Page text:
Four South Dakota teachers recently returned from a 10-day educational excursion to Turkey sponsored by the Turkish Culture Foundation through the South Dakota Council on World Affairs (SDCWA). Turkey, famous for its cultural blend of East and West, offered many things for the schoolteachers to experience.
Marissa Kleinhans, Baltic High School; Karen Thaler, Mickelson Middle School, Brookings; Gary Pederson, Memorial Middle School, Sioux Falls; and Sally Rice, Edison Middle School, Sioux Falls; joined teachers from six other affiliates of the World Affairs Councils of America for the trip.
The goal for educators was to absorb as much history, scenery and culture as possible in order to relay their experiences to their students.
"Encountering Turkey first hand has been an inspiring experience that these teachers now share with friends and family, colleagues and pupils across the state," said SDCWA Executive Director Harriet Swedlund.
"They understand first-hand and are finding many opportunities to communicate knowledge of the vital role Turkey has played for centuries as a global crossroad," Swedlund explained.
Kleinhans, an English and literature teacher at Baltic, felt the experience allows her to act as a bridge from the foreign to the familiar for her students.
"My students have quite a few misconceptions about Turkey, like I did before the trip," explained Kleinhans.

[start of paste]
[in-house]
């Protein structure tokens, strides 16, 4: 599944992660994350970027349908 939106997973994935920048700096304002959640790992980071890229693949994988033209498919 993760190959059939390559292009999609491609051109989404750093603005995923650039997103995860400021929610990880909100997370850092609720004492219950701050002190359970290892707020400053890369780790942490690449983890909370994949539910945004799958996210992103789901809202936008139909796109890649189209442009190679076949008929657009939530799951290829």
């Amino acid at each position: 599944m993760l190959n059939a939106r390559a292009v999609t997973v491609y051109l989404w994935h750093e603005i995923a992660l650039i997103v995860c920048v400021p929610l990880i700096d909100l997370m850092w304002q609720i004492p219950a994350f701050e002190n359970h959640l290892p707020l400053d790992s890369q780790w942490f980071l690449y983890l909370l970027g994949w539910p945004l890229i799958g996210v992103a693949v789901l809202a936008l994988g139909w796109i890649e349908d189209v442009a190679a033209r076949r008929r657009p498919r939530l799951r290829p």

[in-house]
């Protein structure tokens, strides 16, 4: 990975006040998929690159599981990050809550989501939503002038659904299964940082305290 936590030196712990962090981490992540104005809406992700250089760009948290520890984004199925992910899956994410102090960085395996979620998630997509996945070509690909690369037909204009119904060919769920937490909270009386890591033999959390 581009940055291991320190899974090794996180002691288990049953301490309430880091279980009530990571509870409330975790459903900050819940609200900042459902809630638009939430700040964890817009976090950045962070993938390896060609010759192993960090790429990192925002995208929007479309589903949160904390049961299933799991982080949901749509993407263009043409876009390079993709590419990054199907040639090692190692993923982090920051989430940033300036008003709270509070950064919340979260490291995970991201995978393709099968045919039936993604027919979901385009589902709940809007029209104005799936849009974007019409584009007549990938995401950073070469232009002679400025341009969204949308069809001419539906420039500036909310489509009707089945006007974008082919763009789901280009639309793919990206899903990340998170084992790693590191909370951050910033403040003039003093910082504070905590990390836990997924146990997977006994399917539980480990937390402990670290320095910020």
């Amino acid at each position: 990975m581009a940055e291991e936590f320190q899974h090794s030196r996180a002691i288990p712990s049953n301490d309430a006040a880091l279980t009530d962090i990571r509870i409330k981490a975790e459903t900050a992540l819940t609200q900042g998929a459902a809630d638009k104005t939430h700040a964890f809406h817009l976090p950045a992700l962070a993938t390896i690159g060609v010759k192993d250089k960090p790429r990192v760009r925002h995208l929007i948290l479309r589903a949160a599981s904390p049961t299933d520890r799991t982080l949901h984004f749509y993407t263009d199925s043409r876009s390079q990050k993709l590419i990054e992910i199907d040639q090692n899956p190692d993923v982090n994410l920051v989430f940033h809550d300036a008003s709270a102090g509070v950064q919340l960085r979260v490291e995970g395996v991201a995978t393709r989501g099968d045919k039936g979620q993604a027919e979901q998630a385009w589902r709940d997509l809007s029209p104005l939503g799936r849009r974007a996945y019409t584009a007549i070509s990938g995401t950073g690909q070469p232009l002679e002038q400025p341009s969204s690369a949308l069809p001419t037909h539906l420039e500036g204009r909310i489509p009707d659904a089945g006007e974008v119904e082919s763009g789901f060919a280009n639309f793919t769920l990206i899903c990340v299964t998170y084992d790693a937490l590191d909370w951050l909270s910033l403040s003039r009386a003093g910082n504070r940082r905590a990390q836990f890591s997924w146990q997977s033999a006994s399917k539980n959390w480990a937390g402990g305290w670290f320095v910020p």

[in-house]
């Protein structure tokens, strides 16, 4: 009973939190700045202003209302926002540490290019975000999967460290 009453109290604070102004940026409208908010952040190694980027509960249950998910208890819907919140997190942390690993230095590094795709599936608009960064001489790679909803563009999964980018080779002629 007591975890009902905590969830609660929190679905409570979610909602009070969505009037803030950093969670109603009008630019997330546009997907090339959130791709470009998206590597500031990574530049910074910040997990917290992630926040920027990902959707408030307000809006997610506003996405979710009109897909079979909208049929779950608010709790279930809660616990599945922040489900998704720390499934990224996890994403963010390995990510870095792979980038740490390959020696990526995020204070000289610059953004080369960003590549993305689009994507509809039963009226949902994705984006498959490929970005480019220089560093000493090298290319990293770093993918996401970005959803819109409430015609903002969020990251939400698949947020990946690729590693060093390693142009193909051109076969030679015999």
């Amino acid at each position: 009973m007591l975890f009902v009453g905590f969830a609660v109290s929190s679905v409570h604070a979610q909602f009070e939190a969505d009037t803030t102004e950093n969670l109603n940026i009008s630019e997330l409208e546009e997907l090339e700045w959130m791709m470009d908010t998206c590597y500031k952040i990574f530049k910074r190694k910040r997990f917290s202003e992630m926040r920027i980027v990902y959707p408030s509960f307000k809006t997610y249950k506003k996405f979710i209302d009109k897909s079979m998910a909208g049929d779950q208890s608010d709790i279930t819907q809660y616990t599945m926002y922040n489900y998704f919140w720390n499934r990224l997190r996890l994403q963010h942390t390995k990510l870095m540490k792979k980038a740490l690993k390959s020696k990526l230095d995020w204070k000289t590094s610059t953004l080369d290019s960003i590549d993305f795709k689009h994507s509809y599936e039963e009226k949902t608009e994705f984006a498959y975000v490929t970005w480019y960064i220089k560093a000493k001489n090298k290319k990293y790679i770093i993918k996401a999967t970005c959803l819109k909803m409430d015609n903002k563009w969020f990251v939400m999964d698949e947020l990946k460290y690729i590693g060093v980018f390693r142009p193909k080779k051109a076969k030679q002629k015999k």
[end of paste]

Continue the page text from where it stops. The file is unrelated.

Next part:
"The great thing is that they're curious and open to new ideas; they started asking questions about my trip on their very first day back to school," she said.
Pederson, a middle school music teacher in Sioux Falls, is composing a piece of music for his band to perform based on his adventure.
"It is based on my impressions of Turkish music and how much that music is influenced by both eastern and western cultures," said the instrumental music teacher.
"I could not have written or taught this with confidence without having been to Turkey."
Thaler, a 7th grade language arts teacher in Brookings who has traveled internationally before, wants to share with her students that different people and places are something to be explored and understood, not feared.
"Turkey is a place where East and West come together, but not just in history. It's an important country today, and students need to see it as more than just a relic of the past, " Thaler explained.
"All three secular schools we visited had much to teach us, but the children of Karacasu touched our hearts," said Rice, a Sioux Falls middle school fine arts teacher.
"Our gifts were most needed in their remote village.
"There were no classes in session for us to observe, but the computer lab was open, so we did get to interact and play games with the kids," she recalled.
The teachers were chosen for the trip from applicants attending a workshop about Turkey held by the South Dakota Council on World Affairs last spring.
This is the second year SDCWA has received funding from the Turkish Cultural Foundation to support the teachers' workshop, underwrite travel and provide for post-travel programming.
The Turkish Cultural Foundation promotes understanding of their unique culture and of its historic and vital role as a crossroads between Asia and Europe.
For additional information, contact Swedlund in Brookings by phone at 605/688-5416 or by e-mail at Harriet.Swedlund@sdstate.edu.